Chicago has oodles of music venues. I don’t want to say that it’s too many to count because that’s not true. I just don’t want to go to the trouble to try and count them. Music is a very important part of the Chicago social fabric, maybe even more than most realize. Lollapalooza and Pitchfork are two very large music festivals that a lot of people know about. I am certainly aware of Pitchfork, for a few reasons:
a. It’s the weekend of strange traffic hazards with fixeys and empty PBR cans replacing cabs and potholes as the biggest threats.
b. Government stats show that, worldwide, half of all flannel shirts worn in the blazing heat of summer are donned by pitchfork festival-goers.
c. At night during the festival, the bars around Division Street are all packed beyond belief, but don’t actually produce much in sales.
But really this post is not about big festivals. Everyone knows about those. This post is about the little hole-in-the-wall places that dot the city. I have played in a band at every one of the following establishments. If you have a friend that bugs you to go see their band around town (sound familiar?) this will give you a good idea about the venue quality.
You can’t go too wrong with the following four venues. As one of my band members said: “(Double Door, Bottom Lounge and Beat Kitchen) have great sound systems, good show management, good hospitality, and promotion. Martyrs has the nicest stage and has maybe the most comfortable setting to watch a live show.”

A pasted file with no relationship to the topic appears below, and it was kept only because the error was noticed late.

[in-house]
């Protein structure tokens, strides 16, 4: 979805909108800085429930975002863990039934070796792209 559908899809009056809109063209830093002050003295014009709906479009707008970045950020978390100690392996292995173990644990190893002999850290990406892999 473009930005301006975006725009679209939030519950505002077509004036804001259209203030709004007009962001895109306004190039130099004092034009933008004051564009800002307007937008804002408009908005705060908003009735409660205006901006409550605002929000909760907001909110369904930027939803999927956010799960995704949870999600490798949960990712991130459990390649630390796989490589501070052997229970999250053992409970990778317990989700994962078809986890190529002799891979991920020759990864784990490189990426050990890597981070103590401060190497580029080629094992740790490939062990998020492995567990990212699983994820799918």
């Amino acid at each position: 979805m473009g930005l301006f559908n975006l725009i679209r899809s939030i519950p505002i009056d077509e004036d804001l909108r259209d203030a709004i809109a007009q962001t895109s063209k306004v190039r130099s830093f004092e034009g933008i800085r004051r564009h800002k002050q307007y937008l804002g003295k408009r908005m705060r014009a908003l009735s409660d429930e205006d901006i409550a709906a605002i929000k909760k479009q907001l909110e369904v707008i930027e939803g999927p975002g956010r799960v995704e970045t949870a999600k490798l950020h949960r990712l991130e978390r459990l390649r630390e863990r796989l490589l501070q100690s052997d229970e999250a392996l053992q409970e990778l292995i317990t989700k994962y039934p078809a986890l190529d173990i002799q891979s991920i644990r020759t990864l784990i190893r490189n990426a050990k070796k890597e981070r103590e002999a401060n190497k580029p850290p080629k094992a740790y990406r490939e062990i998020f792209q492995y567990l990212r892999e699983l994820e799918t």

1. The Double Door – this is one of the best places to see a show in Chicago. It’s big, but not too big. The beer selection is pretty good. The sound system is great and they have dressing rooms (albeit disgusting ones). Plus, there is great nightlife all around the location and it’s right off an EL stop.
2. Bottom Lounge – similar to Double Door, but it is much cleaner and newer and has food. The main bar is separated from the main concert area. However, the location is kind of isolated.
3. Beat Kitchen – it’s somewhere between Double Door and Bottom Lounge in most respects. It’s cleaner than Double Door, but not as clean as Bottom Lounge and the location is good, but not on the level of Double Door. Reasonable beer selection.
4. Martyr’s – as alluded to above it’s a place with a great stage and sound setup and a comfortable atmosphere. The beer selection is good, too.
The following four places have some flaws that make them less-than-ideal for music:
1. Elbo Room – this could be an awesome venue. It feels just like one of the starter venues in Guitar Hero. It’s unashamedly in a basement and it has a sense of history. However, the sound technicians are inconsistent and because of the setup, the sound is almost always kind of muddy (I could explain why, but it would bore most people).
2. Phyllis’ Musical Inn – the sound system leaves a lot to be desired and the stage area is small and enclosed. Really, this venue would only be good for a band that plays covers late at night and is trying to reign in some of the inebriated people walking by.
3. Tonic Room – it is in a great location, but with a weird setup for watching a band. The bands are right at the front of the room with a very small stage. It could work for a “crowd participation” band, but it mostly seems like a place that should stick to acoustic performances.
4. US Beer Co. – this is a very strange venue. In spite of the name, there isn’t that much beer to choose from and the stage is set up on one of the side walls. The space is really long and narrow, so the bands play to another wall. It’s super loud right in front of the band, but hard to hear everywhere else.
Hopefully this helps if you are going to try to find the next big band from Chicago and maybe (but highly unlikely) the next venue post will review the facilities at Allstate, the United Center, etc…